Always perform a warmup prior to strength training (and stretching is NOT a warmup). To get your muscles warm and loose, walk for 5 to 10 minutes. Walking will help direct needed blood flow to your muscles, prepare your body for exercise, prevent injury, and gain maximal benefit from the exercise. Warm muscles respond better to the challenge of lifting weights.14
Squats—Lower Limb Strength
In front of a sturdy chair, stand with feet slightly more than shoulder-width apart. Cross your arms over your chest and lean forward slightly at the hips. Making sure that your knees never come forward past your toes, lower yourself in a slow, controlled motion, until you reach a near-sitting position. Pause, then slowly rise back up to a standing position, keeping your knees over your ankles and your back straight. Never let your knees touch throughout the entire motion. Repeat ten times for one set. Rest for one to two minutes, then complete a second set of ten.
Wall Pushups—Upper Limb Strength (arms, shoulders, chest)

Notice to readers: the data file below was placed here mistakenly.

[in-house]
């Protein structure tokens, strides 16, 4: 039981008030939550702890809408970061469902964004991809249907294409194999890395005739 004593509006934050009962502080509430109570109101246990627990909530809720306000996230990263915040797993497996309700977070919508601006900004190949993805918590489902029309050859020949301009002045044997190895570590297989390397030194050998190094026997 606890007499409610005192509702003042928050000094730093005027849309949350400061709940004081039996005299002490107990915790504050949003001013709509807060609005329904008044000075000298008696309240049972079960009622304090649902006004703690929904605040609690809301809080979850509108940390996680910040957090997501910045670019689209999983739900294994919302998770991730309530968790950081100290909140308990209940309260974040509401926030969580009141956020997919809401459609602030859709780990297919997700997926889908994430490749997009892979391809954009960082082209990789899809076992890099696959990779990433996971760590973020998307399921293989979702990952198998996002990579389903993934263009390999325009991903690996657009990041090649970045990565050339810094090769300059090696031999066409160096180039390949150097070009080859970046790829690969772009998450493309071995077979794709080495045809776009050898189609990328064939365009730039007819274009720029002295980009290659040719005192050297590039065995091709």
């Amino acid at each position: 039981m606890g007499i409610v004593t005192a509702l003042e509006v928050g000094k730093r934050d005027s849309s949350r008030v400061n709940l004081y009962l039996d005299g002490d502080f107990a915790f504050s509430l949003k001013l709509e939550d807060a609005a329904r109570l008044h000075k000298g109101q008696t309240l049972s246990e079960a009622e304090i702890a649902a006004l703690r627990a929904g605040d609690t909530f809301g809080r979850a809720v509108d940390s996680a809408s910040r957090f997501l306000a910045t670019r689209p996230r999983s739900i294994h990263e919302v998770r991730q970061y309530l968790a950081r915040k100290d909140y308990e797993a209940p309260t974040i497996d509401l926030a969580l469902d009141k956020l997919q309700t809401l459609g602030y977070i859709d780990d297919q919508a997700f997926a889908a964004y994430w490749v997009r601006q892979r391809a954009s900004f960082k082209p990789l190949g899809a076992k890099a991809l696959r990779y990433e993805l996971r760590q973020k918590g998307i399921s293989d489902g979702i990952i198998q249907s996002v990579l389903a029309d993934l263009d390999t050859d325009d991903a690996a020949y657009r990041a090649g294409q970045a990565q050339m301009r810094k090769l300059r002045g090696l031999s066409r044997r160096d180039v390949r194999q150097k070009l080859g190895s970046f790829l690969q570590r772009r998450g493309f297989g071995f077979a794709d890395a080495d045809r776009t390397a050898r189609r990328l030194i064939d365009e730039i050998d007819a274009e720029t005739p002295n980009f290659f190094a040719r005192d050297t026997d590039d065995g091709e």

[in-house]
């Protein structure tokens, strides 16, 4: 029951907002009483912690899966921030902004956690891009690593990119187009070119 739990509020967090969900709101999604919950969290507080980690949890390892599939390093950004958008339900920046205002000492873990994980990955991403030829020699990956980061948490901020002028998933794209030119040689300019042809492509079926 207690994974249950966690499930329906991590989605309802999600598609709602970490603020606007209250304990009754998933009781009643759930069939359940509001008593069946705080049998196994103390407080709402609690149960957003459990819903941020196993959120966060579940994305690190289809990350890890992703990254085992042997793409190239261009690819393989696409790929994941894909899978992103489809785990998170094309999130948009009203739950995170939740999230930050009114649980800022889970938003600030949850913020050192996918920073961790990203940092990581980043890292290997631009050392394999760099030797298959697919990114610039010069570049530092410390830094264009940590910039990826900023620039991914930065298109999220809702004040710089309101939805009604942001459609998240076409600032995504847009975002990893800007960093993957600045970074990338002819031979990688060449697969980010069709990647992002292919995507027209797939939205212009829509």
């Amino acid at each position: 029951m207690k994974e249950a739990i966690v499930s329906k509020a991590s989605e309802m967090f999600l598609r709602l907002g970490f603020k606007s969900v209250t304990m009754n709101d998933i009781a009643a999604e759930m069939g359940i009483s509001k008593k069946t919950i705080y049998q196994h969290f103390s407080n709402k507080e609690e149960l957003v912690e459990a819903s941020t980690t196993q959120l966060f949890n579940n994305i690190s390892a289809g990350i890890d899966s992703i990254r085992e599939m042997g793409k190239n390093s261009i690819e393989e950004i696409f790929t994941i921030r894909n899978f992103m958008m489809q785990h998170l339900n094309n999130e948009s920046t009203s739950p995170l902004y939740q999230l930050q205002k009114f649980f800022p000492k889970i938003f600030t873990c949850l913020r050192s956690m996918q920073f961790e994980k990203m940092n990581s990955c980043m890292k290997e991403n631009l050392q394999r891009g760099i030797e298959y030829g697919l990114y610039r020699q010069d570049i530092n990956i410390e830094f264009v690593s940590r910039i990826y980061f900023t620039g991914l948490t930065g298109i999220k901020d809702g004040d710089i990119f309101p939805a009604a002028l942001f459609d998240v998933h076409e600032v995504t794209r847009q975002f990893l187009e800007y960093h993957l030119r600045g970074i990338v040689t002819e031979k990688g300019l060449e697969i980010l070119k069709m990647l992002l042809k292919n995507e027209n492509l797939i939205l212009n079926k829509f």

This exercise is less challenging than a normal pushup and will not require you to get down on the floor. Find a wall that is clear of any objects. Stand a little farther than arm’s length from the wall. Facing the wall, lean your body forward and place your palms flat against the wall at about shoulder height and shoulder-width apart. Bend your elbows as you lower your upper body toward the wall in a slow, controlled motion, keeping your feet planted. Pause, then slowly push yourself back until your arms are straight, but do not lock your elbows. Repeat ten times for one set. Rest for one to two minutes, then repeat for a second set of ten.
Heel Raises or Toe Stands—Lower Limb Strength